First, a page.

Stem-cell tech improves spinal-cord injury
By Christine Dell`amore Apr 27, 2006, 0:12 GMT
WASHINGTON, DC, United States (UPI) — A new stem-cell technology has allowed rats with spinal-cord injuries to walk again within two weeks, an advance that could one day help people with traumatic spinal-cord injuries.
The rats that were given immature immune system support cells, or astrocytes, experienced a 40-percent rise in nerve-fiber growth at the site of the injury in just eight days.
‘This is the first time an astrocyte has been generated in tissue culture and shown significant recovery of function,’ said lead author Dr. Stephen Davies, assistant professor of neurosurgery at Baylor College of Medicine in Houston.
‘Stem cell technology is moving at a tremendous space at the moment, and this (study) makes advances in how to use that technology.’
The research, funded in part by the Christopher Reeve Foundation, will appear April 26 in the open-access Journal of Biology.
Scientists have been focusing on using stem cells to repair the central nervous system in humans for several years. By definition, stem cells, either adult or embryonic, can respond to signals in tissue and become cells of that type of tissue. Adult stem cells come from the body`s tissue or organs, and embryonic stem cells derive from eggs that have been fertilized in vitro.
When an injury occurs to the spinal cord, the body creates scar tissue to prevent infection, a mechanism that has little effect on the skin but is disastrous on the spinal cord, Davies said. That`s because scars inhibit nerve-fiber regeneration, creating paralysis and other problems.
Due to the scarring, transplanting adult stem cells into a damaged spinal cord does not spur nerve growth.
So Davies and colleagues wondered if they could signal cells similar to stem cells, called glial-restricted precursors, or GRPs, to become a specific type of embryonic astrocyte — a type of cell thought to have an amazing ability to repair embryonic spinal cord — and whether transplanting these cells into adult spinal cord injuries would prevent scarring and encourage nerve growth.
To do this, scientists generated a specific type of astrocyte support cell from the GRPs, which were discovered by cell biologist Margot Mayer-Proschel of the University of Rochester Medical Center.
Rats given this specialized astrocyte cell formed less scar tissue and nerve damage, as opposed to the control group that was transplanted with un-cultured cells. Their locomotion also improved to the point where they could walk completely normally up to two weeks after receiving the treatment.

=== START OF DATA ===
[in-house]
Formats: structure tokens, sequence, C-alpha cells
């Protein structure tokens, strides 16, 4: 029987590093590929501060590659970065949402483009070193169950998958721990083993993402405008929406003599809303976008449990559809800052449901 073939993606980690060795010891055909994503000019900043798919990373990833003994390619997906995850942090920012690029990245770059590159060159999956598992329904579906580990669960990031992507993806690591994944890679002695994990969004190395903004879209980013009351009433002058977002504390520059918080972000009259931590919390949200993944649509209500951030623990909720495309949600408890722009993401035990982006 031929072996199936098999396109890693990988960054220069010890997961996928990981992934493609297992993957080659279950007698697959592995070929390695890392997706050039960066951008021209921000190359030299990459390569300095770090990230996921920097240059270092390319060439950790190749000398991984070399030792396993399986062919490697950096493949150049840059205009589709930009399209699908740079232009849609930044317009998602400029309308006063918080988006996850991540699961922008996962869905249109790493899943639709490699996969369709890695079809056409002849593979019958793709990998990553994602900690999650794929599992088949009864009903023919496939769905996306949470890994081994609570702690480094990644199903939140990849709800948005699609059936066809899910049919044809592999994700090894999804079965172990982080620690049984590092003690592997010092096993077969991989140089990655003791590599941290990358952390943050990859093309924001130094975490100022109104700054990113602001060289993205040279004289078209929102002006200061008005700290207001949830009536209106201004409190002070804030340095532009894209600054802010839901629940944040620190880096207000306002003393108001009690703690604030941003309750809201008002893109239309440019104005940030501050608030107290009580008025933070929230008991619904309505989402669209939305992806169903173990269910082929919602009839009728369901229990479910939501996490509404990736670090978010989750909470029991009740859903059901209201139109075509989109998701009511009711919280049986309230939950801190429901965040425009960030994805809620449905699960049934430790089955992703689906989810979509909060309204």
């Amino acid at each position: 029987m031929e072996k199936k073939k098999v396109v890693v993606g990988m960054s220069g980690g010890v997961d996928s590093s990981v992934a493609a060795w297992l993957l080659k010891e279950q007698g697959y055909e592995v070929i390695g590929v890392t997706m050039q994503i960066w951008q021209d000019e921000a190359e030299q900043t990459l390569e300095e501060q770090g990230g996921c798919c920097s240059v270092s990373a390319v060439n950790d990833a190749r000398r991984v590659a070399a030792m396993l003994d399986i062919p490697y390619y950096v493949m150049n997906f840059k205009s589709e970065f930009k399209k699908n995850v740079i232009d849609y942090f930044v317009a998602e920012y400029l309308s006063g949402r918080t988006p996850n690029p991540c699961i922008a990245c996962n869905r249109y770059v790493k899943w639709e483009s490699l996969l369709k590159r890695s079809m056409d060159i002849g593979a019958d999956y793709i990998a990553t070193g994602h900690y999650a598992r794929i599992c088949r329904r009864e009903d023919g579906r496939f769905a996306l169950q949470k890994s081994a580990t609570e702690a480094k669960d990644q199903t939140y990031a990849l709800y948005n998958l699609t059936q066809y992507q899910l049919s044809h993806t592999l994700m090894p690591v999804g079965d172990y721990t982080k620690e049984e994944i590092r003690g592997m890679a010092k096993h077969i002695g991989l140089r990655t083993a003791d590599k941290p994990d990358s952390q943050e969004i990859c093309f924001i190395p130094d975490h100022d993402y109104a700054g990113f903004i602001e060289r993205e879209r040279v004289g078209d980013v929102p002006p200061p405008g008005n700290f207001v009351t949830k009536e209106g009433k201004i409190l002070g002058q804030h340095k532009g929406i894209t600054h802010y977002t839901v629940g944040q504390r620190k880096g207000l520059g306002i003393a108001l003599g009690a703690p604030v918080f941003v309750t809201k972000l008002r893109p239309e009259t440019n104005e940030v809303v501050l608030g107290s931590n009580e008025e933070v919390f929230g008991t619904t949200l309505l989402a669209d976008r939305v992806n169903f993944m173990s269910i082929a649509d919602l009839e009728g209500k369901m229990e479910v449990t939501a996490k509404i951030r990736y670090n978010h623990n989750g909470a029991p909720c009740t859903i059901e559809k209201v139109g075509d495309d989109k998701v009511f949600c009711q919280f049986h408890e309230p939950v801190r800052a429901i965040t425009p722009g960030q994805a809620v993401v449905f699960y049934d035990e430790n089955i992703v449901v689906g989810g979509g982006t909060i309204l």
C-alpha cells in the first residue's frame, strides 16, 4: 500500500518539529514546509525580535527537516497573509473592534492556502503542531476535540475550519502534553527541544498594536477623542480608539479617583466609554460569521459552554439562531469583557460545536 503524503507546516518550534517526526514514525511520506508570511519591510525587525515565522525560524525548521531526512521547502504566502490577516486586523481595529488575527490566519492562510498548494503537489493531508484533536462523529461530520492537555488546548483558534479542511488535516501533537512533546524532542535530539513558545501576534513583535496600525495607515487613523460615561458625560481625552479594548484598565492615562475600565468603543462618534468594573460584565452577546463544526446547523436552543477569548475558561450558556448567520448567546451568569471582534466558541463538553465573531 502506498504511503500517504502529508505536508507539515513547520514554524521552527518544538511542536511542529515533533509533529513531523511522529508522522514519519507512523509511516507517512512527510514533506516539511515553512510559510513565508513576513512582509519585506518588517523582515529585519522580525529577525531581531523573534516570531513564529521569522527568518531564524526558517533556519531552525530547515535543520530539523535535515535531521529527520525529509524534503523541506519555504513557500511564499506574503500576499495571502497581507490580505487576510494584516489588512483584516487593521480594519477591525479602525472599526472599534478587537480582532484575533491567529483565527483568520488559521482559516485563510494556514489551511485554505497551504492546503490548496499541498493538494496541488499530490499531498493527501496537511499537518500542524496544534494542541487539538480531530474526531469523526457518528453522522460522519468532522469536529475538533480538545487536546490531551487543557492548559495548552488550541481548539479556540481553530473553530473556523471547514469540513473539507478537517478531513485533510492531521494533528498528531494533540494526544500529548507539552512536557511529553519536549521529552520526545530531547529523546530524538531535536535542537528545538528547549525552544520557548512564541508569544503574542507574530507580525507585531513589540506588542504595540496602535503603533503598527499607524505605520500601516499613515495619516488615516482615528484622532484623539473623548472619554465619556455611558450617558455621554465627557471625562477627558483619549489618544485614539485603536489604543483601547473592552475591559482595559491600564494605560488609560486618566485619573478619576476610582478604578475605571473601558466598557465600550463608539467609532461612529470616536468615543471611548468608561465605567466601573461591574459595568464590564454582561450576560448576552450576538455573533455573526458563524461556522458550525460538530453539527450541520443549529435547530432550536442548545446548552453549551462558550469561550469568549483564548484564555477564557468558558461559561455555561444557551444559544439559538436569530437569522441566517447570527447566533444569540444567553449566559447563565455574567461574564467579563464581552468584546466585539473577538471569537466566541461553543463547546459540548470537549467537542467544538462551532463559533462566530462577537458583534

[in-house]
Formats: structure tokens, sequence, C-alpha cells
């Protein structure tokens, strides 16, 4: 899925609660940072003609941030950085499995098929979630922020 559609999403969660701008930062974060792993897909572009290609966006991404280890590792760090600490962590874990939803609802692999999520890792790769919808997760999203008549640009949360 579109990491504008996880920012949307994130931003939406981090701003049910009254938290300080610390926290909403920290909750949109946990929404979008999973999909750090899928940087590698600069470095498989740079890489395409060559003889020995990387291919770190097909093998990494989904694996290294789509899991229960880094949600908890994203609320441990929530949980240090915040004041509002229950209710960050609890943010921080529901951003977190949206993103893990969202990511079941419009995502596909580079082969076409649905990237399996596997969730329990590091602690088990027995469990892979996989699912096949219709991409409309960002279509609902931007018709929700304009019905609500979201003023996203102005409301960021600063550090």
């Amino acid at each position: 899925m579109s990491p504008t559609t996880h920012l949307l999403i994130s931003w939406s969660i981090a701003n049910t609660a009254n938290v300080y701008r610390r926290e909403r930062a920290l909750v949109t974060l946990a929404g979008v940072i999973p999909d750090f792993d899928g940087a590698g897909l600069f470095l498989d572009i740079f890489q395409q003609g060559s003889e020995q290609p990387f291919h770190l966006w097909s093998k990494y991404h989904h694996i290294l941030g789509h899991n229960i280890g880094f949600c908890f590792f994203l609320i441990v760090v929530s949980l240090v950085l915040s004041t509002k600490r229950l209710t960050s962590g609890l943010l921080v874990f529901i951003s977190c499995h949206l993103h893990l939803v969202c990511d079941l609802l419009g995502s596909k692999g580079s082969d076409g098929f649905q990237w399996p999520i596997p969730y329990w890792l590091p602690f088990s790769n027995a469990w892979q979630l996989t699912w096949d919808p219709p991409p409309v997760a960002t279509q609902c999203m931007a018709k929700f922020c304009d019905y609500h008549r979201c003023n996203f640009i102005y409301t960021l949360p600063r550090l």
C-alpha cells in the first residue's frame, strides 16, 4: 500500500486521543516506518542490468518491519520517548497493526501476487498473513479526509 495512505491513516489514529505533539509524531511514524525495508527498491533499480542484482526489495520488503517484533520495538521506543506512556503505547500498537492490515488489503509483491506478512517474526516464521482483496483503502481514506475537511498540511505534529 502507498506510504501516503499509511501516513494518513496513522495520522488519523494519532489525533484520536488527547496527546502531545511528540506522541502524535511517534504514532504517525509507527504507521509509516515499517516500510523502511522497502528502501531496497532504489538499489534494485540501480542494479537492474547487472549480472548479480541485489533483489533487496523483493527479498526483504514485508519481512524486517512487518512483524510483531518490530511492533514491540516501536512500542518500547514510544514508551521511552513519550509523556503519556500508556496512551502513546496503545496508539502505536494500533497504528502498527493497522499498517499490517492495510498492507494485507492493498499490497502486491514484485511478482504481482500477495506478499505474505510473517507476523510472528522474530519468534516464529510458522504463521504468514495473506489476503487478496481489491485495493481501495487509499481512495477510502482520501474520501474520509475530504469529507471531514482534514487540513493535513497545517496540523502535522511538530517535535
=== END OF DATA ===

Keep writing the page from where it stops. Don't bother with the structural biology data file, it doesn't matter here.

Also exciting, Davies said, was that the brains of the rats also showed improvement. When damage to the spinal cord occurs, neurons in the brain, which have nerve fibers that run down the spinal cord, often degenerate. But with the astrocyte transplant there was a significant suppression of degeneration: Up to 80 percent of neurons did not atrophy, Davies said.
Davies` work does not focus on remyelination, a technique of other stem-cell researchers to restore myelin, a substance that protects nerve cells, in the central nervous system. Instead, he focused on changing the structure of the injury site itself. The transplanted cells may have also encouraged uncut nerve fibers around the injury to promote new connections.
The GRPs are of great interest, and the study reaffirms they are an attractive method for repairing spinal-cord damage, said Dr. Wise Young, a neuroscientist and director of Rutgers University`s W.M. Keck Center for Collaborative Neuroscience.
‘This is going to create a lot of excitement in the field,’ he said of Davies` work.
Young, a pioneer in treating spinal-cord injury, has organized clinical trials in China, where he plans to test the influence of umbilical-cord blood stem cells in the central nervous system.
‘The paper shows very compelling data for moving GRPs to clinical trial as soon as compatible human cells can be obtained,’ Young said.
But first, researchers would have to overcome a huge obstacle: the lack of availability of stem-cell lines in the United States. It would take hundreds of thousands of the GRP cells to act in a person, Davies said.
Even so, this could be a short-term dilemma: Young said he is confident that it won`t be long before scientists can make any cell into a stem cell.
‘A stem cell is just a cell expressing certain genes, and there`s nothing more mysterious than that. We just have to know what the genes are,’ he said.
Davies plans to continue researching the effect of GRPs on rats.
‘We have a 40 percent efficiency in (repairing) nerve fibers. I want to see more than 90 percent,’ he said.
Eventually, Davies hopes the new technology can be used to repair central nervous system injuries in people in the future, as well as other neurogenerative diseases.